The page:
49ers sputter through up-and-down preseason debut

Chip Kelly’s up-tempo offense struggled to find its footing under QB Blaine Gabbert Sunday as the Houston Texans downed the 49ers 24-13 in their first preseason showing.

Putting aside a 43-yard first-quarter touchdown reception from Vance McDonald, Gabbert and the first-team offense stumbled, mustering just 65 all-purpose yards during three possession — including a quick three-and-out and a costly fumble.

Gabbert would finish the evening by completing 4-of-10 passes for 63 yards, while missing makable throws to receiver Quinton Patton and RB Carlos Hyde.

As was the case in Friday’s joint practice with Houston, QB Colin Kaepernick‘s ailing throwing shoulder gave Gabbert sole possession of the first-team offense.

Photos by Scot Tucker/SFBay

But the unit struggled to get moving during their first two drives of the preseason, as the incumbent starter connected on just one pass to TE Vance McDonald for 11 yards.

Returning to action for the first time since October, Hyde looked spry breaking free for a 22-yard rush, but would soon after deliver a costly fumble into the hands of Texans linebacker John Simon for a 41-yard touchdown return.

The starting unit would finally find cohesion during their third and final trip onto the Levi’s Stadium turf, with all members contributing to the first scoring drive of the preseason.

After pounding the ball early on, Gabbert dug into the 49ers aerial playbook, completing passes to RB Shaun Draughn, WR Bruce Ellington and TE McDonald, who would take his second reception of the game down the sideline for 43 yards before trotting into the end zone.

Speaking after the game, the offensive-minded Kelly wasn’t enthused over his team’s overall play:

“It was up and down, both Blaine and our first-team offense. I think, that first drive, there’s a couple balls that he probably wants back to kind of get us on track. But I mean, once they settled down and got on rhythm they did a really nice job of executing. But I think really the concern for us, and the in this league, is you can’t turn the ball over. We turned the ball over twice in the first half … that’s a 14-point swing that we need to win those if we’re going to win games this season… Overall, there are things you can be excited about, but there are certain things we need to clean up.”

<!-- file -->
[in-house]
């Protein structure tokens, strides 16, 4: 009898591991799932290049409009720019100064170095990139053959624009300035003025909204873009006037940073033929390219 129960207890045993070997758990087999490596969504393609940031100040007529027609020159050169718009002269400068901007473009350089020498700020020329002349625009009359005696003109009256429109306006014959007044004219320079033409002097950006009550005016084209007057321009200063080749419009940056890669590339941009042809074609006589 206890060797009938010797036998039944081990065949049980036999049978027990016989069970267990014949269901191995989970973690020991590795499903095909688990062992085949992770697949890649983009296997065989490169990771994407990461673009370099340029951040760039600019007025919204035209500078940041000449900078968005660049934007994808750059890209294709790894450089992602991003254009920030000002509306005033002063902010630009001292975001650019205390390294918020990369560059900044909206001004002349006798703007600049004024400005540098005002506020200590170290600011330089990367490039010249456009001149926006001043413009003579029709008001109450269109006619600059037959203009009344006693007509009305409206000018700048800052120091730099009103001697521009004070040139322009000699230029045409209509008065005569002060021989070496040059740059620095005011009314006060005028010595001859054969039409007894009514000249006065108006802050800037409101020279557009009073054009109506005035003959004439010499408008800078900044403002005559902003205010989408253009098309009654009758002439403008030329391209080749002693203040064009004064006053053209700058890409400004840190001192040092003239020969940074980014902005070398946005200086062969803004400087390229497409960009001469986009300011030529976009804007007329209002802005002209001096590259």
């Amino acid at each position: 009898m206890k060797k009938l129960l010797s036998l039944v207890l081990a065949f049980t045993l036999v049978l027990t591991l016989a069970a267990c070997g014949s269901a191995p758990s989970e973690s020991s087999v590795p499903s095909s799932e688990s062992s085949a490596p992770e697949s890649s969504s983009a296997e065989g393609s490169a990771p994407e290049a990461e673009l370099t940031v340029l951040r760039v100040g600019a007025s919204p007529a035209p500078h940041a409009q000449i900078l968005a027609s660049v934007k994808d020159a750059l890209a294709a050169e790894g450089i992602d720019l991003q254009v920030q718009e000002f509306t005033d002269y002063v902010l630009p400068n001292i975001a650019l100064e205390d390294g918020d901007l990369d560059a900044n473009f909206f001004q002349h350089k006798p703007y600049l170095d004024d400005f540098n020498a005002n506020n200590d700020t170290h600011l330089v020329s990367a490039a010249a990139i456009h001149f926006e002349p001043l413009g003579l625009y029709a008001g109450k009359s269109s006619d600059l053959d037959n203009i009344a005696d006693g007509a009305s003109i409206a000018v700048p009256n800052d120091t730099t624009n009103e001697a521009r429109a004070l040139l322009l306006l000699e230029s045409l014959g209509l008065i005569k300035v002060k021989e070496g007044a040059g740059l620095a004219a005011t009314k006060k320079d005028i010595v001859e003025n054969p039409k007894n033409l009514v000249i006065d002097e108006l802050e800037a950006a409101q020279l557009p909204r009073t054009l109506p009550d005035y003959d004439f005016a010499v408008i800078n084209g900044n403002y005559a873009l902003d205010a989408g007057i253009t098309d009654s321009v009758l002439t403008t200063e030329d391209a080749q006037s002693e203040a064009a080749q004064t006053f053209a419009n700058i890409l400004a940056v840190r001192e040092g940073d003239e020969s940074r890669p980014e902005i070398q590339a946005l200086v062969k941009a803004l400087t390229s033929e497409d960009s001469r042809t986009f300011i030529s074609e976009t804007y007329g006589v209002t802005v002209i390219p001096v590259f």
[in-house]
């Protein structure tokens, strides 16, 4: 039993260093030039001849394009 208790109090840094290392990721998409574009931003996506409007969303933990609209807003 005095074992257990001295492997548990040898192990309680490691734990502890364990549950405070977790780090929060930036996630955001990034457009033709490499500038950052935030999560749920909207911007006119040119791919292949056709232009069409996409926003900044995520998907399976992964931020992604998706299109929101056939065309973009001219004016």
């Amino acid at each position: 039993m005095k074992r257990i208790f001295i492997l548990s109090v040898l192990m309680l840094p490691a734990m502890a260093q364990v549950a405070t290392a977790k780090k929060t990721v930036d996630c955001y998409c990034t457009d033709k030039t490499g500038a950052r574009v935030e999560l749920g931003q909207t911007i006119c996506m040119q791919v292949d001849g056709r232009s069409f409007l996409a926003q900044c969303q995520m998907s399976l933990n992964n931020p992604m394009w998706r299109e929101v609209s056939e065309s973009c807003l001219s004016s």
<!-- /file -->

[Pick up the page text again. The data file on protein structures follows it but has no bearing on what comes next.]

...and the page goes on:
Although the outing may not have helped to solidify his bid for a starting role, Gabbert looked to draw positives from Sunday’s outcome:

“There were ups and downs, but we saw when we kind of got into the grove what we can do as a unit. Vance made a tremendous play there after the catch, and it was good to get a touchdown on the board on our last drive.”

It took a while for the 49ers to find their rhythm on offense, though San Francisco’s defense opened the game with the same aggressive nature they’ve been showcasing all camp, stymying Houston’s attack.

San Francisco allowed Houston’s first-team offense to gain just 60 yards on 14 plays, forcing two punts and a turnover on downs in what was a strong all-around effort without starters S Eric Reid and DL Arik Armstead.

The 49ers showcased first-round draft pick DE DeForest Buckner in place of Armstead, but the real star of Sunday’s game was CB Chris Davis, whose play at the nickel corner position included two stops on third down, and a turnover on downs following a deflection on a fourth-down attempt by Houston.

Contenders for the nickel corner job coming into camp included last year’s starter Kenneth Acker and draft picks Rashard Robinson and Will Redmond. Davis’ showing on Sunday may solidify him as the dark horse to win the job at the start of the season.